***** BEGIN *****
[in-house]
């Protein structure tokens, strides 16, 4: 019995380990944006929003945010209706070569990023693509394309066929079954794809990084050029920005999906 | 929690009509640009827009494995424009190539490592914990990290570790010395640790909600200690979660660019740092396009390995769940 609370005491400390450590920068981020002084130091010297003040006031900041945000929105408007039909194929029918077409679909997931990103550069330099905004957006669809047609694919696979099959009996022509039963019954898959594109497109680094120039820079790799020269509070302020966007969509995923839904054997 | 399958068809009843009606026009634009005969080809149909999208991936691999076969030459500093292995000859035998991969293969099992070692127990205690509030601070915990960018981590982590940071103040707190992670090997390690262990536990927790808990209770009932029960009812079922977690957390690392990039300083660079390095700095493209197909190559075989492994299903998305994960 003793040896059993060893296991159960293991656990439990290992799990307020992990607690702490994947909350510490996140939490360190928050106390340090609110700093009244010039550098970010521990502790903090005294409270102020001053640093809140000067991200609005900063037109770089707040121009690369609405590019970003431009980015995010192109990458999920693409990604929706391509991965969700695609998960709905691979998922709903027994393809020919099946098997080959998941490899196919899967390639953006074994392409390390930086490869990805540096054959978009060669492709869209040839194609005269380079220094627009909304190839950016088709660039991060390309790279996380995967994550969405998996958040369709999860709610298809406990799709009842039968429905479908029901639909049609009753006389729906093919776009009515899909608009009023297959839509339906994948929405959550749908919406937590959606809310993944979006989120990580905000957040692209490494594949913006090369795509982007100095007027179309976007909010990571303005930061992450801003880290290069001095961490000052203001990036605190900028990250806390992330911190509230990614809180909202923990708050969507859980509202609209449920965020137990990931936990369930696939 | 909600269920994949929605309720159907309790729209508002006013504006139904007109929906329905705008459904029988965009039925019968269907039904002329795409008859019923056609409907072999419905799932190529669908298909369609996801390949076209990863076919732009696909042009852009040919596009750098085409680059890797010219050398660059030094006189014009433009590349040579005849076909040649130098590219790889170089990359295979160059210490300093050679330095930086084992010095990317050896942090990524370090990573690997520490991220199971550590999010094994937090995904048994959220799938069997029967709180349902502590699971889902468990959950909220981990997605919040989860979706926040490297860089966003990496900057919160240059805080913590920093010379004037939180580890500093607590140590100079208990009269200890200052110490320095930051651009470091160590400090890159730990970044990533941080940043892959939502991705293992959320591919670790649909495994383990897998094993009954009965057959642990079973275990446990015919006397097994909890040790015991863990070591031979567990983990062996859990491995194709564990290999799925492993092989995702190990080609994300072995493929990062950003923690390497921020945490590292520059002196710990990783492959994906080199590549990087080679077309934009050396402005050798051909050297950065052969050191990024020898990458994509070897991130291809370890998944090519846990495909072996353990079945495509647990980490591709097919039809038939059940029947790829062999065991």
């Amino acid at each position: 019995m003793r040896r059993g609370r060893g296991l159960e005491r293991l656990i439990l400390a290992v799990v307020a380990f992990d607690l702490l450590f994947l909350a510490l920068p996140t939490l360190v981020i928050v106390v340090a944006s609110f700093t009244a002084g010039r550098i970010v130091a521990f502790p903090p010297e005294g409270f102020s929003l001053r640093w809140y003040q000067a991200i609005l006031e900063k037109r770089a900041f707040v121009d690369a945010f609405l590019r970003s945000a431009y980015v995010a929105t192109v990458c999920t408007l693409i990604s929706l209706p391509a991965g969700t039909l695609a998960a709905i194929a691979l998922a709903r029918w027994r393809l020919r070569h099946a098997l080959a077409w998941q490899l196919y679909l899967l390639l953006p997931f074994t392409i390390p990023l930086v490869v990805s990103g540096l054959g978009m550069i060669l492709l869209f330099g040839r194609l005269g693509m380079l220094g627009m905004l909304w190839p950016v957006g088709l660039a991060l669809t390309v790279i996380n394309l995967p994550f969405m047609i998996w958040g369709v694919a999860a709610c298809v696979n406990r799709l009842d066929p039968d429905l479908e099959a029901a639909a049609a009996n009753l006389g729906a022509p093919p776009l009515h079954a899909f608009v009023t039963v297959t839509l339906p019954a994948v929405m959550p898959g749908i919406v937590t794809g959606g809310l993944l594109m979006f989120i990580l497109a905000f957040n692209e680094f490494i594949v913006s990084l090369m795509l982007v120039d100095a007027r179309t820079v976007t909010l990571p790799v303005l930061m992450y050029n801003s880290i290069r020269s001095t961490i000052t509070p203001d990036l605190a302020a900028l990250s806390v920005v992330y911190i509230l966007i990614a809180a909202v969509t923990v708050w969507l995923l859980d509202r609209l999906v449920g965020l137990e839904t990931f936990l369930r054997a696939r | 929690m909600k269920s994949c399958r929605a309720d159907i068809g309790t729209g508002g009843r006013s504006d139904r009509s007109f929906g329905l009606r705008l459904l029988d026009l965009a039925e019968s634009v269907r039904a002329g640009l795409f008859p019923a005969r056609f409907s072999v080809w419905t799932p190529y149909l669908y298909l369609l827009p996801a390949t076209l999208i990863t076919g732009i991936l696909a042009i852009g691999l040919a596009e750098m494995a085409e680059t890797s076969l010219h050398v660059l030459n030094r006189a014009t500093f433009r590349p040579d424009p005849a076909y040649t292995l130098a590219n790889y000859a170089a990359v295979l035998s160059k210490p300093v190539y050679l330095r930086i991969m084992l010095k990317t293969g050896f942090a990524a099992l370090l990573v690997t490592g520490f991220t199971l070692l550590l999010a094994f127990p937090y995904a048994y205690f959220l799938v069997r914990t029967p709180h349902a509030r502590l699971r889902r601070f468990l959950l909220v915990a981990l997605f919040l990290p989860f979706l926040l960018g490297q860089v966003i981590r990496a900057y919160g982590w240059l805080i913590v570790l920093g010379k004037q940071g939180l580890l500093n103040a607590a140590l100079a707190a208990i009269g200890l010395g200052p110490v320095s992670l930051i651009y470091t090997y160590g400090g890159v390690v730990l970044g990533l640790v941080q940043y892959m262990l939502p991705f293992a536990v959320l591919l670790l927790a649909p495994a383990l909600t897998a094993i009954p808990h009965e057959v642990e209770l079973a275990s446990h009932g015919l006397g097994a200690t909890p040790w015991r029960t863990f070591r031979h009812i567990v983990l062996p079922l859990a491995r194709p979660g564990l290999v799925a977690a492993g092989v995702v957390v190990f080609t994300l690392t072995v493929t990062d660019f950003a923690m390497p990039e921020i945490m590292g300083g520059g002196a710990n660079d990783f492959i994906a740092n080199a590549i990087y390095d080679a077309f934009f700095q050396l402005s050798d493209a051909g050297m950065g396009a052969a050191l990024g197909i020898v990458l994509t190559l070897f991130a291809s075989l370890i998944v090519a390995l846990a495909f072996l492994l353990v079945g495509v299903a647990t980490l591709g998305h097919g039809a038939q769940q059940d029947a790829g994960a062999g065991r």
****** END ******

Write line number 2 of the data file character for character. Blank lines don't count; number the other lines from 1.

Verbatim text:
């Protein structure tokens, strides 16, 4: 019995380990944006929003945010209706070569990023693509394309066929079954794809990084050029920005999906 | 929690009509640009827009494995424009190539490592914990990290570790010395640790909600200690979660660019740092396009390995769940 609370005491400390450590920068981020002084130091010297003040006031900041945000929105408007039909194929029918077409679909997931990103550069330099905004957006669809047609694919696979099959009996022509039963019954898959594109497109680094120039820079790799020269509070302020966007969509995923839904054997 | 399958068809009843009606026009634009005969080809149909999208991936691999076969030459500093292995000859035998991969293969099992070692127990205690509030601070915990960018981590982590940071103040707190992670090997390690262990536990927790808990209770009932029960009812079922977690957390690392990039300083660079390095700095493209197909190559075989492994299903998305994960 003793040896059993060893296991159960293991656990439990290992799990307020992990607690702490994947909350510490996140939490360190928050106390340090609110700093009244010039550098970010521990502790903090005294409270102020001053640093809140000067991200609005900063037109770089707040121009690369609405590019970003431009980015995010192109990458999920693409990604929706391509991965969700695609998960709905691979998922709903027994393809020919099946098997080959998941490899196919899967390639953006074994392409390390930086490869990805540096054959978009060669492709869209040839194609005269380079220094627009909304190839950016088709660039991060390309790279996380995967994550969405998996958040369709999860709610298809406990799709009842039968429905479908029901639909049609009753006389729906093919776009009515899909608009009023297959839509339906994948929405959550749908919406937590959606809310993944979006989120990580905000957040692209490494594949913006090369795509982007100095007027179309976007909010990571303005930061992450801003880290290069001095961490000052203001990036605190900028990250806390992330911190509230990614809180909202923990708050969507859980509202609209449920965020137990990931936990369930696939 | 909600269920994949929605309720159907309790729209508002006013504006139904007109929906329905705008459904029988965009039925019968269907039904002329795409008859019923056609409907072999419905799932190529669908298909369609996801390949076209990863076919732009696909042009852009040919596009750098085409680059890797010219050398660059030094006189014009433009590349040579005849076909040649130098590219790889170089990359295979160059210490300093050679330095930086084992010095990317050896942090990524370090990573690997520490991220199971550590999010094994937090995904048994959220799938069997029967709180349902502590699971889902468990959950909220981990997605919040989860979706926040490297860089966003990496900057919160240059805080913590920093010379004037939180580890500093607590140590100079208990009269200890200052110490320095930051651009470091160590400090890159730990970044990533941080940043892959939502991705293992959320591919670790649909495994383990897998094993009954009965057959642990079973275990446990015919006397097994909890040790015991863990070591031979567990983990062996859990491995194709564990290999799925492993092989995702190990080609994300072995493929990062950003923690390497921020945490590292520059002196710990990783492959994906080199590549990087080679077309934009050396402005050798051909050297950065052969050191990024020898990458994509070897991130291809370890998944090519846990495909072996353990079945495509647990980490591709097919039809038939059940029947790829062999065991």